The writer, of Washington, D.C., is a senior fellow of the Arms Control Association, a retired U.S. Foreign Service Officer and a former senior staffer on the Senate Intelligence Committee.
Nebraska’s U.S. senators are front and center in one of the most important national security debates in Washington. The Senate will soon vote on the New Strategic Arms Reduction Treaty (New START), signed on April 8 in Prague.
Treaty ratification will set in motion the verifiable reduction of hundreds of strategic nuclear weapons, without weakening the deterrent capability of U.S. forces. It also will re-establish the on-site monitoring of Russian and U.S. missile and bomber bases. This monitoring is necessary for confidence that both sides are reducing their stockpiles as agreed.
The votes of both Sens. Ben Nelson and Mike Johanns are needed to ensure that this essential treaty does not get delayed or derailed by partisan wrangling.
Growing up in central Iowa during the Cold War, I used to look toward the western horizon (and Omaha) with both fear and reassurance. I realized that in the event of a nuclear exchange, Soviet targeting of Strategic Air Command headquarters would result in the Omaha area’s destruction, sending deadly clouds of radioactive fallout by prevailing winds over my hometown.
Yet I was also aware that the powerful deterrent forces directed from SAC headquarters provided the best guarantee that no sane opponent would ever unleash such an attack in the first place.
For the past two decades, Republican and Democratic administrations have negotiated treaties to reduce Russian and U.S. strategic arsenals in a balanced and stable manner. Each of these agreements was approved without delay by overwhelming majorities in the Senate. The New START legislation deserves similar support.
Extensive Senate hearings in recent months have revealed broad and deep support for the treaty among security experts associated with both political parties.
In a speech on Aug. 11, Sen. Nelson announced his strong support for treaty passage. Given his work on strategic forces as a member of the Armed Services Committee, Nelson’s endorsement is particularly significant. His rationale extended beyond the reductions themselves to include the benefits of increased transparency: “America will be stronger if we can continue to look under Russia’s hood.”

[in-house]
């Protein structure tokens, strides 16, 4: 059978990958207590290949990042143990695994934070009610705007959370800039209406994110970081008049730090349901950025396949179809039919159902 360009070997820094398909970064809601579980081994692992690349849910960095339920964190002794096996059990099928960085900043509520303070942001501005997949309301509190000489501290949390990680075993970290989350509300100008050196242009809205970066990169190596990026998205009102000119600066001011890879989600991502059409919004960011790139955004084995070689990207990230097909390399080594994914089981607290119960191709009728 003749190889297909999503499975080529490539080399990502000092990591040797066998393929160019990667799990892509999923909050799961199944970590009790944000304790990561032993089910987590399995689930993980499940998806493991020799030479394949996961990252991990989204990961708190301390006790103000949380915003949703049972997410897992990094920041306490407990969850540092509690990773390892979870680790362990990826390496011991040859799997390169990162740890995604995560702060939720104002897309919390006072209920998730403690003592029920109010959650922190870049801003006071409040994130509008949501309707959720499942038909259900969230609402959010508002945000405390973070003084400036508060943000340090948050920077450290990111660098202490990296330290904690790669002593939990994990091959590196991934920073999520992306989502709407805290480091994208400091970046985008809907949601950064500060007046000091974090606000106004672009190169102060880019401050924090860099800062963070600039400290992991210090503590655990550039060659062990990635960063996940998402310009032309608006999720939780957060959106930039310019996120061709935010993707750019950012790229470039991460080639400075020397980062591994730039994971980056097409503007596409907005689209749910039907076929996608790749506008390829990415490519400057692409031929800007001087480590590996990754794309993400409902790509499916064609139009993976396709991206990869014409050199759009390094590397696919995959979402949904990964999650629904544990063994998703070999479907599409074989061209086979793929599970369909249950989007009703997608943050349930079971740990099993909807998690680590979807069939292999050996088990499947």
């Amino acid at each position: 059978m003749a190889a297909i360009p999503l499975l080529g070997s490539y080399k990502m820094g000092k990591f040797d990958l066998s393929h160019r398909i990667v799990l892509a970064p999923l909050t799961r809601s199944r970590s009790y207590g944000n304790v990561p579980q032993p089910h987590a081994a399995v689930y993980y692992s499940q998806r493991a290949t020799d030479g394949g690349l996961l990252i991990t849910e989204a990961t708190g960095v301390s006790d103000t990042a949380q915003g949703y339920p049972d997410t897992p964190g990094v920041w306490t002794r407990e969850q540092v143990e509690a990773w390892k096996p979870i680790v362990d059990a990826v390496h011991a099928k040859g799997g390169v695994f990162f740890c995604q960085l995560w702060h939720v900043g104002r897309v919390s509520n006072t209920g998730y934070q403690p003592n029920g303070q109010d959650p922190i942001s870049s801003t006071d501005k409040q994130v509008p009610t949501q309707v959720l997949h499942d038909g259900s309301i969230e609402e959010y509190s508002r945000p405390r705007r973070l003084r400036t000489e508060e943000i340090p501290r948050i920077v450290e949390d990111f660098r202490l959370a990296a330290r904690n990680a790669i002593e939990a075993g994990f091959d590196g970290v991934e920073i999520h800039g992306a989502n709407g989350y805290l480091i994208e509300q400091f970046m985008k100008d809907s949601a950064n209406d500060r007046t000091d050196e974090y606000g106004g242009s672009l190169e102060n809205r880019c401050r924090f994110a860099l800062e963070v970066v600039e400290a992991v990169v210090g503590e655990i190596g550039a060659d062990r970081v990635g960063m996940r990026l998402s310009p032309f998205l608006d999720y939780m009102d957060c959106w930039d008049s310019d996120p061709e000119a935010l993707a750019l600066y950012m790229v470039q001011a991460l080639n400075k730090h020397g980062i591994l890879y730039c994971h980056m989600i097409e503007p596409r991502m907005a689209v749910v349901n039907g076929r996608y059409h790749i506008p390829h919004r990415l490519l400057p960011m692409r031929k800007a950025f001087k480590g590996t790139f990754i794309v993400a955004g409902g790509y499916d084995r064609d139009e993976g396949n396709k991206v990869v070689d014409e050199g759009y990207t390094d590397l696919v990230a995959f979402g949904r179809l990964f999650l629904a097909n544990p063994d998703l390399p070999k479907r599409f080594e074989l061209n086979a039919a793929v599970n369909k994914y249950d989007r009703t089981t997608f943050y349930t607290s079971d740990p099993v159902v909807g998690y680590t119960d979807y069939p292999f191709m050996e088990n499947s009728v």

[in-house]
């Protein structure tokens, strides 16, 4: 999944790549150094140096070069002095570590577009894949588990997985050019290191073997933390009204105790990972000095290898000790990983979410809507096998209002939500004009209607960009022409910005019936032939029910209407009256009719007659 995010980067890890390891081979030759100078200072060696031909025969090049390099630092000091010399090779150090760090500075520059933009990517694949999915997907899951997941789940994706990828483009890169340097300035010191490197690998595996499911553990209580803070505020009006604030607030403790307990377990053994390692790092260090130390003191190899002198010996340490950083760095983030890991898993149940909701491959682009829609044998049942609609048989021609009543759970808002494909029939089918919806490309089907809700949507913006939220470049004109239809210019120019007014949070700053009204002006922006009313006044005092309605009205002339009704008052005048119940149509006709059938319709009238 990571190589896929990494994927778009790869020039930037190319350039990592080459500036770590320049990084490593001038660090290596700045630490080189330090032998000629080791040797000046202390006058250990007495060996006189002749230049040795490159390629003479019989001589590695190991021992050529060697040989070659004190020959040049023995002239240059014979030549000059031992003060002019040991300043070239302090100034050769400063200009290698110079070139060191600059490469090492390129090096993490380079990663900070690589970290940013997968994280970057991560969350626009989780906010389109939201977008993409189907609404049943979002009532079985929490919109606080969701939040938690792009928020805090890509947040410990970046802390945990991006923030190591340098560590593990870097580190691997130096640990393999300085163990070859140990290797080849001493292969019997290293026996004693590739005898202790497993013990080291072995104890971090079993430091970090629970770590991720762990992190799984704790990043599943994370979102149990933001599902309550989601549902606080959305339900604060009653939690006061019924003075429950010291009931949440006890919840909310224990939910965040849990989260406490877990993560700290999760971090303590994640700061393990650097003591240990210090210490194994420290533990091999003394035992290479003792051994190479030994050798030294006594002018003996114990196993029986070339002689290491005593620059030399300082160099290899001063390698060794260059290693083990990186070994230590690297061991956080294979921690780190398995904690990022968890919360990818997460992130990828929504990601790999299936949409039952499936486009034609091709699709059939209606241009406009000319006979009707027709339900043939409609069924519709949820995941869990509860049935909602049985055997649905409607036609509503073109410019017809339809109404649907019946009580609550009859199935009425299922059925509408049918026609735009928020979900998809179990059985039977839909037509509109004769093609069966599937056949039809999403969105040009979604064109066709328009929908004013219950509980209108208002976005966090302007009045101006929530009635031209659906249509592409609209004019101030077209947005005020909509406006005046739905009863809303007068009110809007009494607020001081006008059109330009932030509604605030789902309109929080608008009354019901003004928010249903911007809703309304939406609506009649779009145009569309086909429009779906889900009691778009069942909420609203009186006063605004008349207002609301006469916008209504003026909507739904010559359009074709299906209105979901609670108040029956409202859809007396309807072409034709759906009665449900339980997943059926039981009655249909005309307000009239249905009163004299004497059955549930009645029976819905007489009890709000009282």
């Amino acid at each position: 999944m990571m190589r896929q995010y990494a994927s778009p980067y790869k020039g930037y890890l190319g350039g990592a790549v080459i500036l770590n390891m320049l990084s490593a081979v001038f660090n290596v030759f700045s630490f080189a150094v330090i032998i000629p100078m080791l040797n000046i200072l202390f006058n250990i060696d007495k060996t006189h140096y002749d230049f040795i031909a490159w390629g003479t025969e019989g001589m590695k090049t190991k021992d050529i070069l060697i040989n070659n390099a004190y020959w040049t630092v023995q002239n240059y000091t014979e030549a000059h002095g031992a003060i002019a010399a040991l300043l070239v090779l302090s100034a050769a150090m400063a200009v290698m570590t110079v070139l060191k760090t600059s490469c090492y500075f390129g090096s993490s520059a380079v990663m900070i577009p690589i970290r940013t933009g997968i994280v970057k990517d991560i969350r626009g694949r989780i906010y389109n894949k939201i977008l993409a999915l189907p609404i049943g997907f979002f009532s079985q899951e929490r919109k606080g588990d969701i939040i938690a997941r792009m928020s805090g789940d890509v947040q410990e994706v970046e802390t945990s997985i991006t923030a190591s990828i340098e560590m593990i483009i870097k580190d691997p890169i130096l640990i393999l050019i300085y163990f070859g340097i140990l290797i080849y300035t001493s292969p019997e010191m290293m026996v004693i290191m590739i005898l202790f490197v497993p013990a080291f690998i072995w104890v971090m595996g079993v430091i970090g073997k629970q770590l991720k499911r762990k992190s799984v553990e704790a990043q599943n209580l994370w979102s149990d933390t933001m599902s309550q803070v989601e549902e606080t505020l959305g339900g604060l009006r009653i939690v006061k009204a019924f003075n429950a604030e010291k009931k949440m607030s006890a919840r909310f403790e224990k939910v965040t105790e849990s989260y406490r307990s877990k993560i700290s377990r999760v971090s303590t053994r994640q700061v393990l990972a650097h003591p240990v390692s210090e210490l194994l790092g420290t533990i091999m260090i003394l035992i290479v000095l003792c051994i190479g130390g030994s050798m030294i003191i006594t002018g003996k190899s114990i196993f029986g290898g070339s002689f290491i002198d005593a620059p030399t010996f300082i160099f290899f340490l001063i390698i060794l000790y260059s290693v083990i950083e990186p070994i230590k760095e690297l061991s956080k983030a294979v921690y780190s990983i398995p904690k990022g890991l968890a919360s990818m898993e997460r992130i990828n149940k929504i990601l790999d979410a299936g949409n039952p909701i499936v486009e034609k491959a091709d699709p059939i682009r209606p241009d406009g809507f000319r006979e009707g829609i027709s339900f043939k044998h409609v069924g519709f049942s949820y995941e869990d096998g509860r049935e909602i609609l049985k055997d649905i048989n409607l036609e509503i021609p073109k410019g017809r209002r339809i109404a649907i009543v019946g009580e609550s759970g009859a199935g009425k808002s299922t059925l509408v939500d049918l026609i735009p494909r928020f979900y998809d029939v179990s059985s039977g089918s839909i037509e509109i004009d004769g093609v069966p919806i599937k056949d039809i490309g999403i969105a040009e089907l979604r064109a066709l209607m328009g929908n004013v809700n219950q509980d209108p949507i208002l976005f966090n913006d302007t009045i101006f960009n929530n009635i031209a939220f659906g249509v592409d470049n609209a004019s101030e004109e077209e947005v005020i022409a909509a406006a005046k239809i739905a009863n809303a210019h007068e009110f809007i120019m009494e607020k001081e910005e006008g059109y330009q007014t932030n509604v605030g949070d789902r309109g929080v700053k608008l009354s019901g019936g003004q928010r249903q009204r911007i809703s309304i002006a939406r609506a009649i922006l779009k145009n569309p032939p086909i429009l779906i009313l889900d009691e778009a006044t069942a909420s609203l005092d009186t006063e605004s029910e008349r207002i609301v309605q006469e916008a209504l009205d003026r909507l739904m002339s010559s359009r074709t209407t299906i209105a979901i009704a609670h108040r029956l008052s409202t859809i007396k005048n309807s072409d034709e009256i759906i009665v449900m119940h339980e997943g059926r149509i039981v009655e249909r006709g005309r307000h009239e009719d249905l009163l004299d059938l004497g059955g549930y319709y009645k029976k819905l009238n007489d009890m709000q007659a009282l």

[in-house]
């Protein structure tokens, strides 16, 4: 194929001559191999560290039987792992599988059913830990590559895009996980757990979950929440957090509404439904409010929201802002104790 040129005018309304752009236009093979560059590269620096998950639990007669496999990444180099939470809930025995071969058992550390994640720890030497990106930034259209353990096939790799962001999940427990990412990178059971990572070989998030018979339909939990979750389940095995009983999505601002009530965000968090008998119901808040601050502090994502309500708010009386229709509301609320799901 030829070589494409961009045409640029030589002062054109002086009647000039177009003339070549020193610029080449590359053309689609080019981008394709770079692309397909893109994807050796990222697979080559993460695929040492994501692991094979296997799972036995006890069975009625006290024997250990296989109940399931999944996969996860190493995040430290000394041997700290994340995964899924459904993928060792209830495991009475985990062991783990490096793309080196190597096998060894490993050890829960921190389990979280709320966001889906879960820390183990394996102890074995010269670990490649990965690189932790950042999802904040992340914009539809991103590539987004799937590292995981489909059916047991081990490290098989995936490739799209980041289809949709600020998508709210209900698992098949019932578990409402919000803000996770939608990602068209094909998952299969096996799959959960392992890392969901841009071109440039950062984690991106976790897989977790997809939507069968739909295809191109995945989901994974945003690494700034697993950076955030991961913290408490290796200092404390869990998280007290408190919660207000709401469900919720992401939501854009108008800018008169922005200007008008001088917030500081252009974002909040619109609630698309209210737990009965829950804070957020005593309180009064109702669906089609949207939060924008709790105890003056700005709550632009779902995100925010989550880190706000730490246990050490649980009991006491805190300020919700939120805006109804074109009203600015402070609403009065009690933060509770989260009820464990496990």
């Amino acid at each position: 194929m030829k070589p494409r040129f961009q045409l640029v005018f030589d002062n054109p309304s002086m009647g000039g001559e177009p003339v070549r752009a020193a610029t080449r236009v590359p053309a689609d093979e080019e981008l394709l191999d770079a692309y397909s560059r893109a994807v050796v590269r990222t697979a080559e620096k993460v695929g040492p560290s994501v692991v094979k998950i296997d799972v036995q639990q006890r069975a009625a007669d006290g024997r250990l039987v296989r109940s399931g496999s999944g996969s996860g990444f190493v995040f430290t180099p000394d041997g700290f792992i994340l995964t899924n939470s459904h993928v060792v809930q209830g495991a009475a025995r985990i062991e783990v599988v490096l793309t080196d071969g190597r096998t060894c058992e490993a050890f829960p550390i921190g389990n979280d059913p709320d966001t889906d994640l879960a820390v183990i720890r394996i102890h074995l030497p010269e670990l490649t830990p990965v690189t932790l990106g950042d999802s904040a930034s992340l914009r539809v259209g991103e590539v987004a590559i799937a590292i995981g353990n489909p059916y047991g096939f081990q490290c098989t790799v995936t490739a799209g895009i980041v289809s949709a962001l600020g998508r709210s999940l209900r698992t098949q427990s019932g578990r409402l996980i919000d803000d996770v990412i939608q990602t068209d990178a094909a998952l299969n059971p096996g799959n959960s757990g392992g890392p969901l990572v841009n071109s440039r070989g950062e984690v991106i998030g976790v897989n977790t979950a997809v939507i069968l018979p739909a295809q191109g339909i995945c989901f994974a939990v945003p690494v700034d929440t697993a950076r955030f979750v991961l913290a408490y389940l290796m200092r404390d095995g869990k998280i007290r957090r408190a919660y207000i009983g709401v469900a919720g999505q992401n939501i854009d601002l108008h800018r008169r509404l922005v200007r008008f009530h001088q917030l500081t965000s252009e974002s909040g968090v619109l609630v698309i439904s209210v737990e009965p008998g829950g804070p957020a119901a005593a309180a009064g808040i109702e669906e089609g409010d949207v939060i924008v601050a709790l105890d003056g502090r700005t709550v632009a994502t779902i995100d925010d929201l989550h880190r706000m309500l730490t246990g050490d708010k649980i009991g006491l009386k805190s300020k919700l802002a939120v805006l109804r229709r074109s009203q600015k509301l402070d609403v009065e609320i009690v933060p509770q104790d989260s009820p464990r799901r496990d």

In Senate testimony, Gen. Kevin Chilton, the Omaha-based commander of U.S. Strategic Command (STRATCOM), provided three reasons for prompt ratification of New START — the treaty would limit the Russian missile warheads that pose the greatest threat to the United States; retain sufficient flexibility for U.S. deterrent forces; and re-establish a strategic nuclear arms control verification regime that provides intrusive access to and predictability for Russian nuclear forces.
“Without New START,” Chilton explained, “we would rapidly lose insight into Russian strategic nuclear force developments and activities, and our force modernization planning and hedging strategy would be more complex and more costly.”
Indeed, without New START, Russia could easily maintain more than 2,000 deployed strategic warheads rather than reducing to the 1,550 treaty limit.
Seven of Chilton’s predecessors at SAC or its successor organization, STRATCOM, subsequently endorsed the treaty, making clear that Chilton’s conclusions are widely shared among those who have held the awesome responsibilities of commanding U.S. nuclear forces. The same judgment has been rendered by most previous secretaries of defense, secretaries of state and national security advisers — Republicans and Democrats alike.
We are now at a critical juncture. In spite of the growing consensus on the treaty’s merits, Washington’s highly partisan political environment is jeopardizing the Senate’s ability to finish the job.
The early August vote sought by both the chairman of the Foreign Relations Committee and his ranking Republican colleague was postponed until Sept. 15 in response to requests for additional time. The approach of November congressional elections increases temptations to play politics with the issue, pushing a vote into 2011.
Yet New START is an urgent, high-priority national security issue, and the Senate needs to deal with it accordingly. Since the original START expired nearly nine months ago, U.S. inspectors have not been able to monitor Russian strategic forces “up close and personal,” so gaps in our understanding of the threat they pose are growing.
Moreover, the benefits we would derive from verifiably lower levels of Russian nuclear weapons are being forestalled.
The Senate, with support of Nebraska’s delegation, must promptly approve this treaty, providing for the most efficient and effective use of the U.S. strategic deterrent and reducing the risks still posed by Russia’s arsenal.